support on criteria for the transfer of nuclear technology and
materials through the Nuclear Suppliers Group (NSG). The USG, he
said, did not want Argentina and Brazil's position on the
Non-Proliferation Treaty (NPT) Additional Protocol (AP) to prevent
agreement in the NSG on criteria for control of enrichment and
reprocessing (ENR) technology. Assistant Deputy Administrator
Scheinman then briefed on efforts to reach consensus within the NSG,
noting Brazil's concerns about the AP as a criteria and Canada's
concerns under paragraph 7. He described the effort to fortify what
was already standard commercial practice, that of a "black box"
through which purchasers of technology would benefit from the use
but not gain insights into the workings of the technology.

4. (SBU) Taccetti expressed concern about the final point, saying
that "Argentina is a compliant country. We don't want to be
receivers of a technology we don't manage." In the subsequent
meeting, Ambassador Kelly was even more direct, saying that "we are
not going to curtail our development of technology. It is not fair,
nor rational." She argued that enrichment and reprocessing
technologies were clearly dual-use, and that they were "not
necessarily proliferating." At the CNEA, President Boero elaborated
further on the rationale relating to reprocessing, arguing that
Argentina hoped to have five nuclear power plants in operation by
2025, creating increasing burdens for the storage of
plutonium-bearing spent fuel. Given that there might be real future
risks to shipping plutonium long distances, it would be better to
have a country like Argentina with the capacity to reprocess its own
and neighboring countries' fuel. This was a technology that Brazil
was not interested in pursuing, so Argentina, which "was not new to
reprocessing technology," would fill that role. Argentina, Boero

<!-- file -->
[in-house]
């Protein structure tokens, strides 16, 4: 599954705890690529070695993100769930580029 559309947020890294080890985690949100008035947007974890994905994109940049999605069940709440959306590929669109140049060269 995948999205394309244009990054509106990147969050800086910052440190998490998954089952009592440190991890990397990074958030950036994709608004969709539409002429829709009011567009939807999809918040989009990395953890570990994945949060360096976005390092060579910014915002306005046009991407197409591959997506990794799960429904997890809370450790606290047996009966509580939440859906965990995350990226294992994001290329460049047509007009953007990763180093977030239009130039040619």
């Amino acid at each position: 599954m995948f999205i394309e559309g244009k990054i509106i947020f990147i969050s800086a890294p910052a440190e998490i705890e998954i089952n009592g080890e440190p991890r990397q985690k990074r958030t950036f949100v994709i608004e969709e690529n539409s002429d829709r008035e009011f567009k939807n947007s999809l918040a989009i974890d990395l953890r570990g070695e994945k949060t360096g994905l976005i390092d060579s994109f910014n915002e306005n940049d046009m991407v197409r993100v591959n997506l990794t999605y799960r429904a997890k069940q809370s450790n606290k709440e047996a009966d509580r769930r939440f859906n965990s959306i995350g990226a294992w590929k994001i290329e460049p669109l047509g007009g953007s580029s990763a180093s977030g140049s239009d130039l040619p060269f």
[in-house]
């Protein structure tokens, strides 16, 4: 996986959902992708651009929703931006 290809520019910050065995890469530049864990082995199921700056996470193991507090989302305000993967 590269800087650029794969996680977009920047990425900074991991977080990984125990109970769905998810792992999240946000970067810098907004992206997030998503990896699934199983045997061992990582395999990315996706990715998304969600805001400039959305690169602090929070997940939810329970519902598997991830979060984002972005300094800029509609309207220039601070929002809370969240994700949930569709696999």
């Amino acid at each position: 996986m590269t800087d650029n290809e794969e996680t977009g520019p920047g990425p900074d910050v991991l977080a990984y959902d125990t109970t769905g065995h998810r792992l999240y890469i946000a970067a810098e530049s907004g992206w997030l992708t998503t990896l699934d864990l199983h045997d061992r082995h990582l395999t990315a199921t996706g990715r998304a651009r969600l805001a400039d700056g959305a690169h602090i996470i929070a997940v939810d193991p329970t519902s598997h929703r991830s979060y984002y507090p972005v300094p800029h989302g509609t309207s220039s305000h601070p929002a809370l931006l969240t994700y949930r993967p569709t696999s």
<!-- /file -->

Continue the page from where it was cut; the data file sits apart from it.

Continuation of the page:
emphasized, was not talking about moving to a commercial-scale

effort for many years.

Better Safeguards, not NSG Controls

5. (SBU) Ambassador Kelly registered concerns that the NSG,
comprised she said of many members with no indigenous technology,
would vote to limit Argentina's development of nuclear technology.
Restrictions on technology transfers would not stop would-be
proliferators but would penalize those with a legitimate need to
develop enrichment or reprocessing technology. Instead, she said,
better safeguards and controls were the key. We needed to move
toward the next generation of safeguards, which should be
established multilaterally at the IAEA rather than through the NSG.

6. (SBU) D'Agostino agreed with Kelly on the need for strengthened
IAEA safeguards, and in that regard thanked Kelly for GOA
participation in a recent meeting on DOE's Next Generation
Safeguards Initiative in Washington. He also emphasized that one of
the criteria being proposed within the NSG was subjective, based on
whether the technology in question made sense given a country's
nuclear development plans and capabilities.

Additional Protocol and Paragraph 6

7. (SBU) Both Taccetti and Kelly described Argentina's general
comfort with the AP and reiterated that the GOA could move forward
with the AP when Brazil was ready. Taccetti reiterated that because
Argentina and Brazil were joined by the IAEA in a "trilateral"
safeguards mechanism (the ABACC), Argentina could not move forward
without its partner. Argentina was also relatively comfortable with
mention of the AP under the criteria-based approach, but it would
look to Brazil on this as well. Administrator D'Agostino emphasized
that the USG was working hard for consensus at the NSG, and that he